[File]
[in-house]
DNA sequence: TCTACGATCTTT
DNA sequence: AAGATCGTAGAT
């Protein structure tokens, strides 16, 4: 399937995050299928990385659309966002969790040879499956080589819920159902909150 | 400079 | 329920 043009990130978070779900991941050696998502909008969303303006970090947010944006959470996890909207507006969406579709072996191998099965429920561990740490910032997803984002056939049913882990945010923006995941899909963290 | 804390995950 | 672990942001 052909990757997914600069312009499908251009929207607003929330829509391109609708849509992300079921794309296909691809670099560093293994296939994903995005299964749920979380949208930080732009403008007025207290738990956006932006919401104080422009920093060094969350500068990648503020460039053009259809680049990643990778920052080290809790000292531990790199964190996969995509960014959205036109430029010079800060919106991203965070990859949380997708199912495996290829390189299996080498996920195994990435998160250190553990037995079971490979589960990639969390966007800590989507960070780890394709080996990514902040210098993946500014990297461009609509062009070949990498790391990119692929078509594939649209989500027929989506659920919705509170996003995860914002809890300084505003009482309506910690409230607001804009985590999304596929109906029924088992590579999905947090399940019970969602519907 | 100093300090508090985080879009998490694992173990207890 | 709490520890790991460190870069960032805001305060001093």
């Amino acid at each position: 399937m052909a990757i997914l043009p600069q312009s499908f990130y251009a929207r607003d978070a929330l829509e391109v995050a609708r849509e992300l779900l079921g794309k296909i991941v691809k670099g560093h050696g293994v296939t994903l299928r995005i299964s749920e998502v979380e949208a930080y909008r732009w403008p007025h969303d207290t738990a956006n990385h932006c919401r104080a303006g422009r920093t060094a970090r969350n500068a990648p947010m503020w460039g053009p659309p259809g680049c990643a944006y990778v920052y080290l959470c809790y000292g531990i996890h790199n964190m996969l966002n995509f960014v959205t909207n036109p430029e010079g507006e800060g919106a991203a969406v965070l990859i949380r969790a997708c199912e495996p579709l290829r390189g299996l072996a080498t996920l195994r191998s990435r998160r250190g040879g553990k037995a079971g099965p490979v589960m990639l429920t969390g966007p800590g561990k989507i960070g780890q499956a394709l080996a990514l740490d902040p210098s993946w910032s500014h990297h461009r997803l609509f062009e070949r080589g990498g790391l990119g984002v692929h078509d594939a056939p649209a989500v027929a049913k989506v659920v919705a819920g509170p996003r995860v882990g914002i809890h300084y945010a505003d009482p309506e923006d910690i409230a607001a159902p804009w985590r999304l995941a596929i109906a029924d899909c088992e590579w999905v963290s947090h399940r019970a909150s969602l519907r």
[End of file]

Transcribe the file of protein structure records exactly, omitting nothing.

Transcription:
[in-house]
DNA sequence: TCTACGATCTTT
DNA sequence: AAGATCGTAGAT
């Protein structure tokens, strides 16, 4: 399937995050299928990385659309966002969790040879499956080589819920159902909150 | 400079 | 329920 043009990130978070779900991941050696998502909008969303303006970090947010944006959470996890909207507006969406579709072996191998099965429920561990740490910032997803984002056939049913882990945010923006995941899909963290 | 804390995950 | 672990942001 052909990757997914600069312009499908251009929207607003929330829509391109609708849509992300079921794309296909691809670099560093293994296939994903995005299964749920979380949208930080732009403008007025207290738990956006932006919401104080422009920093060094969350500068990648503020460039053009259809680049990643990778920052080290809790000292531990790199964190996969995509960014959205036109430029010079800060919106991203965070990859949380997708199912495996290829390189299996080498996920195994990435998160250190553990037995079971490979589960990639969390966007800590989507960070780890394709080996990514902040210098993946500014990297461009609509062009070949990498790391990119692929078509594939649209989500027929989506659920919705509170996003995860914002809890300084505003009482309506910690409230607001804009985590999304596929109906029924088992590579999905947090399940019970969602519907 | 100093300090508090985080879009998490694992173990207890 | 709490520890790991460190870069960032805001305060001093």
């Amino acid at each position: 399937m052909a990757i997914l043009p600069q312009s499908f990130y251009a929207r607003d978070a929330l829509e391109v995050a609708r849509e992300l779900l079921g794309k296909i991941v691809k670099g560093h050696g293994v296939t994903l299928r995005i299964s749920e998502v979380e949208a930080y909008r732009w403008p007025h969303d207290t738990a956006n990385h932006c919401r104080a303006g422009r920093t060094a970090r969350n500068a990648p947010m503020w460039g053009p659309p259809g680049c990643a944006y990778v920052y080290l959470c809790y000292g531990i996890h790199n964190m996969l966002n995509f960014v959205t909207n036109p430029e010079g507006e800060g919106a991203a969406v965070l990859i949380r969790a997708c199912e495996p579709l290829r390189g299996l072996a080498t996920l195994r191998s990435r998160r250190g040879g553990k037995a079971g099965p490979v589960m990639l429920t969390g966007p800590g561990k989507i960070g780890q499956a394709l080996a990514l740490d902040p210098s993946w910032s500014h990297h461009r997803l609509f062009e070949r080589g990498g790391l990119g984002v692929h078509d594939a056939p649209a989500v027929a049913k989506v659920v919705a819920g509170p996003r995860v882990g914002i809890h300084y945010a505003d009482p309506e923006d910690i409230a607001a159902p804009w985590r999304l995941a596929i109906a029924d899909c088992e590579w999905v963290s947090h399940r019970a909150s969602l519907r």